“A good forecaster is not smarter than everyone else, he merely has his ignorance better organized.”
Predicting the future is an exercise in probability rather than certainty. As we have mentioned several times over the course of these articles, your forecast model will be wrong.
It is just a matter of how useful it might be.
A time series model will forecast a path through the forecast horizon, a “point forecast.” But this path is just one of the paths your forecast can take based on your estimated model.
Providing a sense of the uncertainty surrounding your forecast is an essential part of your job as a forecaster.
The standard approach is to provide the “forecast interval” for your forecast.
Typically, this is cast in terms of a 95% prediction interval. That is, 95 times out of 100, the actual value will fall within the specified range. (Note that there is a difference between a “confidence” interval and a “forecast” interval.)
Sources of forecast uncertainty
There are at least two sources of forecast uncertainty over the forecast horizon.
The first results from our ignorance of what the model’s error will be in the forecast horizon. So, we must rely on how well the model did in the recalibration sample (estimation + holdout) as an estimate.
The second source of uncertainty results from the model’s coefficients (or parameters) being estimates of their true values. As estimates, they have their own “confidence” interval.
As a result, the forecast interval can be quite large (as shown above). And, due to error compounding over time, the forecast interval widens the further into the forecast horizon you go.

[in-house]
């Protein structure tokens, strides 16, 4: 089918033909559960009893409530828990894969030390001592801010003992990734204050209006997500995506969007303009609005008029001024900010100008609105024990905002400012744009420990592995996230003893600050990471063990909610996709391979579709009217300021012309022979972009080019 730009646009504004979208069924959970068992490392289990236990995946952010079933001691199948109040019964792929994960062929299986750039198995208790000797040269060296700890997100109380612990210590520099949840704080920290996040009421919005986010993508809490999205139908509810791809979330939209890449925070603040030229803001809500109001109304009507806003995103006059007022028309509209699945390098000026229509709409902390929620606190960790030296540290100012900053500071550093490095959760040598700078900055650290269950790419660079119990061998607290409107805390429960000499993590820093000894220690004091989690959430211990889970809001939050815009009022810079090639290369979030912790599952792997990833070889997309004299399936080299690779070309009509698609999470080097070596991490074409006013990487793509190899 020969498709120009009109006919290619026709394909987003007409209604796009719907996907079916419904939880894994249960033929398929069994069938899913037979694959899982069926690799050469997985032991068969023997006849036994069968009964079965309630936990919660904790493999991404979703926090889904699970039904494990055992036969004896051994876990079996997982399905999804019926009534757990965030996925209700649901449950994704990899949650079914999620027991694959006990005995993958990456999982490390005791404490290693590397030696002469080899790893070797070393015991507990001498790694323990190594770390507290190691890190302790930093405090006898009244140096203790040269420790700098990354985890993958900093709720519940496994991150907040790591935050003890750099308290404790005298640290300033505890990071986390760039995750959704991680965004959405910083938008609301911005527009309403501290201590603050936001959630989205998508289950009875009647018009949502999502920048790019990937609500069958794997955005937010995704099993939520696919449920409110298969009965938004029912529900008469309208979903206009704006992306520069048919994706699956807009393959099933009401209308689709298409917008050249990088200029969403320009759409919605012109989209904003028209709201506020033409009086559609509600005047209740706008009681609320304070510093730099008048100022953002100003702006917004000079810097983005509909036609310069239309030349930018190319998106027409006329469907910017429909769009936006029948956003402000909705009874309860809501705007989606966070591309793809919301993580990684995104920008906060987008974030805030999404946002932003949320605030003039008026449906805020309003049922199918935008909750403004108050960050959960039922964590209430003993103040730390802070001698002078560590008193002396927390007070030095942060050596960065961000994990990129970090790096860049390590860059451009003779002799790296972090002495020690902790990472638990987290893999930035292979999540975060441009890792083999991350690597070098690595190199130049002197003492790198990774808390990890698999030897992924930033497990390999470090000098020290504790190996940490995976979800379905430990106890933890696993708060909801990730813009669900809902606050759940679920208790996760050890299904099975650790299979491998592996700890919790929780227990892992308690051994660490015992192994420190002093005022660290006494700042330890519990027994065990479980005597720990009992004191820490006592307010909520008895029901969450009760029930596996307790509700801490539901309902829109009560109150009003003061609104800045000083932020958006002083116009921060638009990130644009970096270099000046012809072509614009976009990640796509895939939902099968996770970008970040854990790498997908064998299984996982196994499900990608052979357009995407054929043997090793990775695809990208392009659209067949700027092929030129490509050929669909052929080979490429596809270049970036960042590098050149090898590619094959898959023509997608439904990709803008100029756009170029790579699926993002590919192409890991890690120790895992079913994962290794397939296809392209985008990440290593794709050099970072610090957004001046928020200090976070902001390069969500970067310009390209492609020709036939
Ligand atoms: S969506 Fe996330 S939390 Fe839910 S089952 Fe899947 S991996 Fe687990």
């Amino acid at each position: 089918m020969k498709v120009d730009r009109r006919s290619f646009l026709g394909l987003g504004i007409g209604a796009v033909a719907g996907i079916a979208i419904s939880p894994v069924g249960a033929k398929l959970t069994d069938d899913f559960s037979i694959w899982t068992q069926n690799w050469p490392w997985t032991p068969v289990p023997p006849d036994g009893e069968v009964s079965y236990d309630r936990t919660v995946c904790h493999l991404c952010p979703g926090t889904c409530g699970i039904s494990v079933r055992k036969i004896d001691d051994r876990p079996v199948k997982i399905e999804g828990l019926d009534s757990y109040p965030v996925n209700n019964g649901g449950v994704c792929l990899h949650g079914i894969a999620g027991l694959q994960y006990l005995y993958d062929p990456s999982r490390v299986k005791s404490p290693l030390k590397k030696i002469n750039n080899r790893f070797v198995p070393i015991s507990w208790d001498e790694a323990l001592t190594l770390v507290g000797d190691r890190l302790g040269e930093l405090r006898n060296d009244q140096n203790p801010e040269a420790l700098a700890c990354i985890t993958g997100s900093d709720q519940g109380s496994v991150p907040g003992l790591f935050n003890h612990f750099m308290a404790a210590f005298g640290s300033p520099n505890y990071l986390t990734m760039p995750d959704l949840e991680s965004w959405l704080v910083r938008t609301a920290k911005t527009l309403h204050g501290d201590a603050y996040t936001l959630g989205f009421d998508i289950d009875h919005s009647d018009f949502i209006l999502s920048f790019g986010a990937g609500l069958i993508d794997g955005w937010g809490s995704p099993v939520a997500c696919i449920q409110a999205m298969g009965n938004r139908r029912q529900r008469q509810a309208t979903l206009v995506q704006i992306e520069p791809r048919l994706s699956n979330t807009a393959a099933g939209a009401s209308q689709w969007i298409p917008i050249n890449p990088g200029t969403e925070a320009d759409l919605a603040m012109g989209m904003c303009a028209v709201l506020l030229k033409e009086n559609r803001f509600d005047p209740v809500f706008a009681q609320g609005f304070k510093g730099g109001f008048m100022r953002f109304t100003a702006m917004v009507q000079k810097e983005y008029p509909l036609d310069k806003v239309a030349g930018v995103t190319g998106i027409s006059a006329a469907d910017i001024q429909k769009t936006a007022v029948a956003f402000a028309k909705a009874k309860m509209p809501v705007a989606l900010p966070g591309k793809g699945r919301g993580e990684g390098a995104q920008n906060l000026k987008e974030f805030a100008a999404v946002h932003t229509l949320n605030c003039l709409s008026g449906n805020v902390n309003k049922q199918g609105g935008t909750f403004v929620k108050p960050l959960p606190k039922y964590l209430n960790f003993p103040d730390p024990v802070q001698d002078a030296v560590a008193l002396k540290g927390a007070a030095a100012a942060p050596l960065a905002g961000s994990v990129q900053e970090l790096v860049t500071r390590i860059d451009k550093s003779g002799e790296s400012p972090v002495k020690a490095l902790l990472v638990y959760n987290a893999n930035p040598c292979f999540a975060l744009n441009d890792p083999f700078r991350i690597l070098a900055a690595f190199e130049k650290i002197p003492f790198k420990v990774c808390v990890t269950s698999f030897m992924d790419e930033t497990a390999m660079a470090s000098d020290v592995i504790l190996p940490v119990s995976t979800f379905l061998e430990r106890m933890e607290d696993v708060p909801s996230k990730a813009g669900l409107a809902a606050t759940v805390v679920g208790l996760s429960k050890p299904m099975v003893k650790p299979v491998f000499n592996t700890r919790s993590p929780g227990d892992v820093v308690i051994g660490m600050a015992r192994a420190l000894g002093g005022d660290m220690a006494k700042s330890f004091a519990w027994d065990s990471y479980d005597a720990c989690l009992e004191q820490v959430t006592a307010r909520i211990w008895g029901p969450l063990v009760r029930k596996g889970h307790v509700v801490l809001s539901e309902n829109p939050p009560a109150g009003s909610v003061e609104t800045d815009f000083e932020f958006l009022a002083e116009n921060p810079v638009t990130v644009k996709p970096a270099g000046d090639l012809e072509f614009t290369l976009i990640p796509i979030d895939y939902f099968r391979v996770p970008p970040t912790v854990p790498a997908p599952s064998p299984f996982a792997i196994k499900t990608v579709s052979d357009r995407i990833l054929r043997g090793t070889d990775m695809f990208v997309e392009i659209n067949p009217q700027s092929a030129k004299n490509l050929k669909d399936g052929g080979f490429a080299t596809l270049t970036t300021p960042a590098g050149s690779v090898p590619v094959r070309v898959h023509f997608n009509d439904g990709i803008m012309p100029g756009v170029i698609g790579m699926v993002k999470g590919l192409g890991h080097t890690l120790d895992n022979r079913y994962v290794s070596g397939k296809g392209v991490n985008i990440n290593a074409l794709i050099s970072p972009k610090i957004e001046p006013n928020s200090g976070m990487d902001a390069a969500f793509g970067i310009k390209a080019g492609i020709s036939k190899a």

In our example above, during the first month of the forecast horizon, the forecast interval is plus or minus 0.63% of the forecasted value. By month 6, this spread widens to plus or minus 2.95%.
Even accounting for forecast error and parameter uncertainty, these forecast intervals may still be too narrow.
What about meta forecasts?
In an earlier article we discussed combining forecasts into a meta forecast. The challenge in terms of a meta prediction interval is that it is not a simple matter to combine the prediction intervals of the constituents’ forecasts.
One approach is to simply show the extreme upper and lower forecast paths along with the meta forecast path, which will lie somewhere between the two extremes.
And then to caution the consumer of your forecast that this is just to give a sense of the possible forecast range, which will likely be too narrow (since the upper and lower forecast will each have their own prediction interval).
Probability-based assessment of forecast uncertainty
Another approach is to couch your forecast uncertainty in terms of a probability.
For example, based on your SALES forecast, what are the chances of hitting a certain level of sales by a certain date? If you are forecasting procurement needs for a warehouse, what is the chance of running out of inventory by a certain date? If you are a macroeconomist forecasting GDP, what are the chances of the economy falling into a recession by a certain date?
Suppose you are tasked with forecasting daily SALES over the next year.
Management has targeted a certain level of SALES and wants to know when that target will be hit. You can use the forecast uncertainty produced by your model to generate the following chart:
The vertical axis is the chance of hitting the SALES target by a certain date (in this case, days into the next year). So, 160 days into the year, there is a 10% chance of hitting the sales target.
By day 192, a month later, the chance has grown to 30%. And by day 218, there is a 50/50 chance the sales target will be reached.
Stating these chances in terms of odds may be an easier way to present this:
By day 160, the odds of hitting the target would be 9 to 1. By day 192 it would be a little over 2 to 1. And by day 218, it would be 1 to 1…a flip of the coin.
Uncertainty is a fact of life and your forecasts will be “wrong.”
But quantifying how wrong they can be will go a long way towards making them “useful.”